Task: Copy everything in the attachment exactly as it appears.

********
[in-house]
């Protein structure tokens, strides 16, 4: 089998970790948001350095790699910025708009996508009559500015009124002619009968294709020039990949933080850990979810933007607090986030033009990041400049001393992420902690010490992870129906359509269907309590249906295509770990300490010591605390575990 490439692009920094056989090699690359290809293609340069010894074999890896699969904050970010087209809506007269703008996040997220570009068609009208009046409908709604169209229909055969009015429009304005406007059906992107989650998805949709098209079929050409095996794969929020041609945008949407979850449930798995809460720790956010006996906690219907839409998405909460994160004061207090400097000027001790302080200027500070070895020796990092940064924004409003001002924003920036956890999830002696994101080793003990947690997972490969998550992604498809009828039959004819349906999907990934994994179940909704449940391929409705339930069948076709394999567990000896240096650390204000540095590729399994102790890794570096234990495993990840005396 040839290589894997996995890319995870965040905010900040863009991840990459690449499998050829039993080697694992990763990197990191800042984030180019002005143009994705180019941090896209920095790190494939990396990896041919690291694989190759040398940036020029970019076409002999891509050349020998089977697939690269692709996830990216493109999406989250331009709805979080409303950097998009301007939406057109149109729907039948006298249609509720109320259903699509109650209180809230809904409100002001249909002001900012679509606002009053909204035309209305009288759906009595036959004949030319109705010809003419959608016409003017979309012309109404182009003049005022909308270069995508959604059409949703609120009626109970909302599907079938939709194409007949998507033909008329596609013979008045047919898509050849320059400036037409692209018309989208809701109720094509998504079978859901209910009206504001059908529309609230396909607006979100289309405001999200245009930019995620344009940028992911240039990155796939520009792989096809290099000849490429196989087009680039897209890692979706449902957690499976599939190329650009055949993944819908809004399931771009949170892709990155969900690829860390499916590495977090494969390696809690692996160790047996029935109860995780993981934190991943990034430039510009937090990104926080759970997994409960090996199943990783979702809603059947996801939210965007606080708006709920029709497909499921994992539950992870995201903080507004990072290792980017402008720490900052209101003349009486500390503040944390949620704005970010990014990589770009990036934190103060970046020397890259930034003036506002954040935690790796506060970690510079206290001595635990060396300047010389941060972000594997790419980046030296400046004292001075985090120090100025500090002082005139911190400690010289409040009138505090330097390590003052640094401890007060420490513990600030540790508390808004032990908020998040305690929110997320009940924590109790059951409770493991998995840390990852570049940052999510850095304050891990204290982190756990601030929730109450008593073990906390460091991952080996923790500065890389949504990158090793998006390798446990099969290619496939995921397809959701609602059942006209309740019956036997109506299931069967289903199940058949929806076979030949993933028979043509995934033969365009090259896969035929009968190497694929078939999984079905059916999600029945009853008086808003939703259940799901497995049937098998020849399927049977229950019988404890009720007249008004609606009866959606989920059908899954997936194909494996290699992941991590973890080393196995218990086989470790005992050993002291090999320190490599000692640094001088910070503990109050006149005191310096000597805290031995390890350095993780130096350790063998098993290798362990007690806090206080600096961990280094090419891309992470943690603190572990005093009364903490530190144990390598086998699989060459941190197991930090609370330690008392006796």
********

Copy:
[in-house]
């Protein structure tokens, strides 16, 4: 089998970790948001350095790699910025708009996508009559500015009124002619009968294709020039990949933080850990979810933007607090986030033009990041400049001393992420902690010490992870129906359509269907309590249906295509770990300490010591605390575990 490439692009920094056989090699690359290809293609340069010894074999890896699969904050970010087209809506007269703008996040997220570009068609009208009046409908709604169209229909055969009015429009304005406007059906992107989650998805949709098209079929050409095996794969929020041609945008949407979850449930798995809460720790956010006996906690219907839409998405909460994160004061207090400097000027001790302080200027500070070895020796990092940064924004409003001002924003920036956890999830002696994101080793003990947690997972490969998550992604498809009828039959004819349906999907990934994994179940909704449940391929409705339930069948076709394999567990000896240096650390204000540095590729399994102790890794570096234990495993990840005396 040839290589894997996995890319995870965040905010900040863009991840990459690449499998050829039993080697694992990763990197990191800042984030180019002005143009994705180019941090896209920095790190494939990396990896041919690291694989190759040398940036020029970019076409002999891509050349020998089977697939690269692709996830990216493109999406989250331009709805979080409303950097998009301007939406057109149109729907039948006298249609509720109320259903699509109650209180809230809904409100002001249909002001900012679509606002009053909204035309209305009288759906009595036959004949030319109705010809003419959608016409003017979309012309109404182009003049005022909308270069995508959604059409949703609120009626109970909302599907079938939709194409007949998507033909008329596609013979008045047919898509050849320059400036037409692209018309989208809701109720094509998504079978859901209910009206504001059908529309609230396909607006979100289309405001999200245009930019995620344009940028992911240039990155796939520009792989096809290099000849490429196989087009680039897209890692979706449902957690499976599939190329650009055949993944819908809004399931771009949170892709990155969900690829860390499916590495977090494969390696809690692996160790047996029935109860995780993981934190991943990034430039510009937090990104926080759970997994409960090996199943990783979702809603059947996801939210965007606080708006709920029709497909499921994992539950992870995201903080507004990072290792980017402008720490900052209101003349009486500390503040944390949620704005970010990014990589770009990036934190103060970046020397890259930034003036506002954040935690790796506060970690510079206290001595635990060396300047010389941060972000594997790419980046030296400046004292001075985090120090100025500090002082005139911190400690010289409040009138505090330097390590003052640094401890007060420490513990600030540790508390808004032990908020998040305690929110997320009940924590109790059951409770493991998995840390990852570049940052999510850095304050891990204290982190756990601030929730109450008593073990906390460091991952080996923790500065890389949504990158090793998006390798446990099969290619496939995921397809959701609602059942006209309740019956036997109506299931069967289903199940058949929806076979030949993933028979043509995934033969365009090259896969035929009968190497694929078939999984079905059916999600029945009853008086808003939703259940799901497995049937098998020849399927049977229950019988404890009720007249008004609606009866959606989920059908899954997936194909494996290699992941991590973890080393196995218990086989470790005992050993002291090999320190490599000692640094001088910070503990109050006149005191310096000597805290031995390890350095993780130096350790063998098993290798362990007690806090206080600096961990280094090419891309992470943690603190572990005093009364903490530190144990390598086998699989060459941190197991930090609370330690008392006796």